Note: My name is Gene Park. I’m a reporter covering gaming culture for The Washington Post. I’m following “The Last of Us” from the perspective of someone who has played all the games (more than once).
But first, we have to get to know Ellie on her own terms. This episode is an extended flashback to when Ellie was a student training to be a soldier under the Federal Disaster Response Agency (FEDRA), the fascistic military organization that struggles to maintain order in major cities. No surprise: She’s a kid who often gets into trouble, and doesn’t readily listen to authority figures. After a fight with a bully, Ellie is scolded by a FEDRA officer who says she’s throwing away a potential future of becoming an officer. The officer tries to tempt Ellie by praising her: “There’s a leader in you.”
Through Ellie’s eyes, we get the most in-depth look at the enigmatic and morally compromised FEDRA institution. It makes a show of being benevolent, but in truth, it’s an organization mostly made up of self-serving opportunists.
Later, Ellie is back in her room, surrounded by things that fascinate her: dinosaur stickers, comic books about space-faring adventurers, a “Mortal Kombat II” poster, cassette tapes of music by A-ha and Etta James, and her knife. It’s a military dormitory, complete with a “lights out” mandate for bedtime, and she’s alone in a room made for two. Someone sneaks into Ellie’s room while she’s sleeping, and places her hand over her mouth. Ellie understandably freaks out, kicks off the intruder and clicks open her knife.
It’s her best friend, a girl named Riley, who’s been missing for three weeks. Riley thought Ellie would appreciate being sneaked up on: “In my mind, you loved it,” Riley says.
Riley explains that she ran away to join the Fireflies, the rebellion group labeled terrorists by FEDRA. She invites Ellie to hang out with her for a few hours so she can explain everything — and promises to show Ellie “the best night of [her] life.” Ellie has done military drills where she’s been taught to kill Fireflies. Still, she ultimately goes with Riley.
Riley chides Ellie for fighting with her bully, advising her to pick her battles. Despite being called a potential “leader” by that one FEDRA official, it’s interesting to see Ellie defer to Riley much in the same way as she defers to Joel. Ellie chafes at taking advice, but you can tell she’s internalizing what she hears from people she either depends on or admires. The two playfully talk and wander through the quarantine zone (long time no see, Boston). The lighting in this sequence feels like stage lighting, and the two are obviously running across a staged rooftop. But this feels intentional; the colors pop and accentuate the lighter mood.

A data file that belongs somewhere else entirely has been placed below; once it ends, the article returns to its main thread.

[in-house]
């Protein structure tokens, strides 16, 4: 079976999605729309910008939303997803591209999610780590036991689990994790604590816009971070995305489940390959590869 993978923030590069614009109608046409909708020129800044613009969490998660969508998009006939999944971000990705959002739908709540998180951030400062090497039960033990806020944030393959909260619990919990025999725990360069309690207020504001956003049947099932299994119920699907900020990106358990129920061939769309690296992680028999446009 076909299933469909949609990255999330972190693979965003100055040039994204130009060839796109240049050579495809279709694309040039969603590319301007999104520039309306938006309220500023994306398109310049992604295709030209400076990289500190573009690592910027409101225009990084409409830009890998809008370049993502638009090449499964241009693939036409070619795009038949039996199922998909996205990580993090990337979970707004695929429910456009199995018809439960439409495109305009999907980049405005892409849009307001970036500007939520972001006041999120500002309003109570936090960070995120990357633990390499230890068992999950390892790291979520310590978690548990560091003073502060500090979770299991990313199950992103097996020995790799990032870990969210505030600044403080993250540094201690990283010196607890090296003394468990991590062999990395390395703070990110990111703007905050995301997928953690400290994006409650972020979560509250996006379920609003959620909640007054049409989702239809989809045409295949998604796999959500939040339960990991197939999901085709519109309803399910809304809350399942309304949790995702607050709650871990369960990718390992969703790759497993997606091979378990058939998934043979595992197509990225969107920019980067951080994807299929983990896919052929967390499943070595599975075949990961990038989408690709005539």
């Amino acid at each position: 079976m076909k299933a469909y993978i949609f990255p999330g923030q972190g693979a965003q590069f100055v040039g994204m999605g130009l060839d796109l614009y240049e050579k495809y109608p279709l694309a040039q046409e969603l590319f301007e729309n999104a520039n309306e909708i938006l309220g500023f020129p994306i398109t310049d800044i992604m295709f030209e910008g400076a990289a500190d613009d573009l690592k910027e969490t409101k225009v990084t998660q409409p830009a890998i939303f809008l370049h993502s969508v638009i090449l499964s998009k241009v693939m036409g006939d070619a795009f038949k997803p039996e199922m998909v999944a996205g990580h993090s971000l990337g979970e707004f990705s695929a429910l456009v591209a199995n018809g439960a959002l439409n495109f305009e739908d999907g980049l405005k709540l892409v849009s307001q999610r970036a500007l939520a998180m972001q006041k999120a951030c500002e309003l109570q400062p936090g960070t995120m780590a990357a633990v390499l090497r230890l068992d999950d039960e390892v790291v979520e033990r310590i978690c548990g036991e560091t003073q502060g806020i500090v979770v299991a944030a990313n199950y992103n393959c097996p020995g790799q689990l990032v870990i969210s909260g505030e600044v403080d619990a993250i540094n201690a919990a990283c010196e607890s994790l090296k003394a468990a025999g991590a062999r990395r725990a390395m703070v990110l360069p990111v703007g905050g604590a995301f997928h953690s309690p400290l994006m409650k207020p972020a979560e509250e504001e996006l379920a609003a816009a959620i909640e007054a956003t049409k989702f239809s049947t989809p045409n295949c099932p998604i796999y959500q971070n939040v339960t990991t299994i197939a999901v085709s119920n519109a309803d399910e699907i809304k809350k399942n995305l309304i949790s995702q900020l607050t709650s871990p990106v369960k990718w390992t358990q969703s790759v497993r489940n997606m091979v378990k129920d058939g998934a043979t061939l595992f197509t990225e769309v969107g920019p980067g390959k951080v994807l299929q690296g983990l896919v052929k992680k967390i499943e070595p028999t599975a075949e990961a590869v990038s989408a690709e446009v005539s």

The two find a dead body on the way to Riley’s big surprise, reminding the audience that although this episode focuses on teen drama, it’s still set in a doomed world. They loot some booze off the body before a jump scare. Maybe a bit high off seeing a dead body, Ellie asks Riley to hold her gun. Throughout this series, Ellie leans in whenever violence happens around her. She can’t help but be fascinated with death and the things that cause it.
Throughout this whole trip to the mall, Ellie pokes and prods Riley over her supposed “betrayal” of FEDRA and defection to the Fireflies. Riley provides probably the most context of the show so far on how the Fireflies are organized and recruited, and how they do their business. Both characters defend their “side,” and it’s surprising to see how much Ellie defends FEDRA.
They finally arrive at the mall, and Riley lights up the entire facility with a few switches. I’m not sure mall lights work quite like that, but hey, I’m just a journalist. Here, the episode bombards the viewer with modern brands like CVS, Panda Express, the ubiquitous Subway and even GameStop. Riley is here to show Ellie a great time at the mall. Ellie delights in seeing an escalator for the first time, and spends a minute or two charming the pants off Riley (and the audience) by playing with the seemingly impossible physics of escalators.
Riley asks why anyone would ever need a piece of Victoria’s Secret lingerie. Ellie replying “Do you need me to explain it to you?” is another one of Bella Ramsey’s standout line deliveries. Her Ellie can feel a bit too grown up, but so much of this episode emphasizes her youth; she giggles through most of its run time. The 19-year-old Ramsey convincingly plays a girl who’s still coming of age.